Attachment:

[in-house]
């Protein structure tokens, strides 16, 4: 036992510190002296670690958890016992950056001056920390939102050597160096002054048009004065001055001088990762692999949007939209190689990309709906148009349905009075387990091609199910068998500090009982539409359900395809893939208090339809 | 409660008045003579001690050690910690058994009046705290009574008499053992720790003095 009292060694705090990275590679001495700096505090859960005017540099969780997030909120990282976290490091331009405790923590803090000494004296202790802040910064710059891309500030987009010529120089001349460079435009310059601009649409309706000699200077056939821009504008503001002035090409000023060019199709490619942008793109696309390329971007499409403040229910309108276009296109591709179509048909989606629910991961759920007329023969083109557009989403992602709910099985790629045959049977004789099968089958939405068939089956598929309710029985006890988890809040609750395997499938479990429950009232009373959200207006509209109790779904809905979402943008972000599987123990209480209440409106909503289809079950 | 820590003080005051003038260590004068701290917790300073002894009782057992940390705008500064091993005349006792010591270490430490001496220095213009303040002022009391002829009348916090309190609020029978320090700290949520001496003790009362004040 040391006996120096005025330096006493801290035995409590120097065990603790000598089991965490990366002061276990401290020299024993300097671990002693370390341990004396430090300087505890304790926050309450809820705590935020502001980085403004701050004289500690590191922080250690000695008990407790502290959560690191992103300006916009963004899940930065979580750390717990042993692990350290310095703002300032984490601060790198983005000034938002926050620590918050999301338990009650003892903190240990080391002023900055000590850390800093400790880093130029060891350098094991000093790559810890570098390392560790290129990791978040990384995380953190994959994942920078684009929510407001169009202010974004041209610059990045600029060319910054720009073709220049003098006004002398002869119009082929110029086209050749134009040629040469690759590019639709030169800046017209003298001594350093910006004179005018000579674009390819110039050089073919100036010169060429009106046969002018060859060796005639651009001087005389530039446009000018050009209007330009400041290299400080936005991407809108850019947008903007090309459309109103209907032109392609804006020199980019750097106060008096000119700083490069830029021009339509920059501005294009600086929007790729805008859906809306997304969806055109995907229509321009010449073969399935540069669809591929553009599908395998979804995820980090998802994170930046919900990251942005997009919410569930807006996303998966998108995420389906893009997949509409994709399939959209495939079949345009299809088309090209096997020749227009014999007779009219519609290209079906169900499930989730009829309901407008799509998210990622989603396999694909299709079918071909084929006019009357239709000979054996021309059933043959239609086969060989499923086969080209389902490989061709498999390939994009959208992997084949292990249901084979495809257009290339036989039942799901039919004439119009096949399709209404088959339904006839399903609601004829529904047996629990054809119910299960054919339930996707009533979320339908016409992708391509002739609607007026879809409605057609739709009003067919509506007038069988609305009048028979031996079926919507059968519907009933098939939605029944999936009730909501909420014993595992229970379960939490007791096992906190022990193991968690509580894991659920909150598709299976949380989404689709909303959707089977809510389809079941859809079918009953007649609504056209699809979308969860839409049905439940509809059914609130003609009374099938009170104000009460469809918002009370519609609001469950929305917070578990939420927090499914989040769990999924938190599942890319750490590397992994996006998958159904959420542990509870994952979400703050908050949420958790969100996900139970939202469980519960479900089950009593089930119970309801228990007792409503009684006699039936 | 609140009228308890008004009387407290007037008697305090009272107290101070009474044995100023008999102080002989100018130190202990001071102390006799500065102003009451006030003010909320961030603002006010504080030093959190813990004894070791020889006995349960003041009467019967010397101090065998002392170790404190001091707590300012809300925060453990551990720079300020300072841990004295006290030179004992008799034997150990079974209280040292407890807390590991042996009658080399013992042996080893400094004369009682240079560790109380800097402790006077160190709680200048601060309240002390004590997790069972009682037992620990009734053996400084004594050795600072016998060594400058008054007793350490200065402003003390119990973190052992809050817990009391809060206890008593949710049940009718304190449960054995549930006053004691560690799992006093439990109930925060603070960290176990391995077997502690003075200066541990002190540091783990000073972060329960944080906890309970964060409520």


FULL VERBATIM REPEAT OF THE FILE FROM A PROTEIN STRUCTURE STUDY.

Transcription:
[in-house]
């Protein structure tokens, strides 16, 4: 036992510190002296670690958890016992950056001056920390939102050597160096002054048009004065001055001088990762692999949007939209190689990309709906148009349905009075387990091609199910068998500090009982539409359900395809893939208090339809 | 409660008045003579001690050690910690058994009046705290009574008499053992720790003095 009292060694705090990275590679001495700096505090859960005017540099969780997030909120990282976290490091331009405790923590803090000494004296202790802040910064710059891309500030987009010529120089001349460079435009310059601009649409309706000699200077056939821009504008503001002035090409000023060019199709490619942008793109696309390329971007499409403040229910309108276009296109591709179509048909989606629910991961759920007329023969083109557009989403992602709910099985790629045959049977004789099968089958939405068939089956598929309710029985006890988890809040609750395997499938479990429950009232009373959200207006509209109790779904809905979402943008972000599987123990209480209440409106909503289809079950 | 820590003080005051003038260590004068701290917790300073002894009782057992940390705008500064091993005349006792010591270490430490001496220095213009303040002022009391002829009348916090309190609020029978320090700290949520001496003790009362004040 040391006996120096005025330096006493801290035995409590120097065990603790000598089991965490990366002061276990401290020299024993300097671990002693370390341990004396430090300087505890304790926050309450809820705590935020502001980085403004701050004289500690590191922080250690000695008990407790502290959560690191992103300006916009963004899940930065979580750390717990042993692990350290310095703002300032984490601060790198983005000034938002926050620590918050999301338990009650003892903190240990080391002023900055000590850390800093400790880093130029060891350098094991000093790559810890570098390392560790290129990791978040990384995380953190994959994942920078684009929510407001169009202010974004041209610059990045600029060319910054720009073709220049003098006004002398002869119009082929110029086209050749134009040629040469690759590019639709030169800046017209003298001594350093910006004179005018000579674009390819110039050089073919100036010169060429009106046969002018060859060796005639651009001087005389530039446009000018050009209007330009400041290299400080936005991407809108850019947008903007090309459309109103209907032109392609804006020199980019750097106060008096000119700083490069830029021009339509920059501005294009600086929007790729805008859906809306997304969806055109995907229509321009010449073969399935540069669809591929553009599908395998979804995820980090998802994170930046919900990251942005997009919410569930807006996303998966998108995420389906893009997949509409994709399939959209495939079949345009299809088309090209096997020749227009014999007779009219519609290209079906169900499930989730009829309901407008799509998210990622989603396999694909299709079918071909084929006019009357239709000979054996021309059933043959239609086969060989499923086969080209389902490989061709498999390939994009959208992997084949292990249901084979495809257009290339036989039942799901039919004439119009096949399709209404088959339904006839399903609601004829529904047996629990054809119910299960054919339930996707009533979320339908016409992708391509002739609607007026879809409605057609739709009003067919509506007038069988609305009048028979031996079926919507059968519907009933098939939605029944999936009730909501909420014993595992229970379960939490007791096992906190022990193991968690509580894991659920909150598709299976949380989404689709909303959707089977809510389809079941859809079918009953007649609504056209699809979308969860839409049905439940509809059914609130003609009374099938009170104000009460469809918002009370519609609001469950929305917070578990939420927090499914989040769990999924938190599942890319750490590397992994996006998958159904959420542990509870994952979400703050908050949420958790969100996900139970939202469980519960479900089950009593089930119970309801228990007792409503009684006699039936 | 609140009228308890008004009387407290007037008697305090009272107290101070009474044995100023008999102080002989100018130190202990001071102390006799500065102003009451006030003010909320961030603002006010504080030093959190813990004894070791020889006995349960003041009467019967010397101090065998002392170790404190001091707590300012809300925060453990551990720079300020300072841990004295006290030179004992008799034997150990079974209280040292407890807390590991042996009658080399013992042996080893400094004369009682240079560790109380800097402790006077160190709680200048601060309240002390004590997790069972009682037992620990009734053996400084004594050795600072016998060594400058008054007793350490200065402003003390119990973190052992809050817990009391809060206890008593949710049940009718304190449960054995549930006053004691560690799992006093439990109930925060603070960290176990391995077997502690003075200066541990002190540091783990000073972060329960944080906890309970964060409520």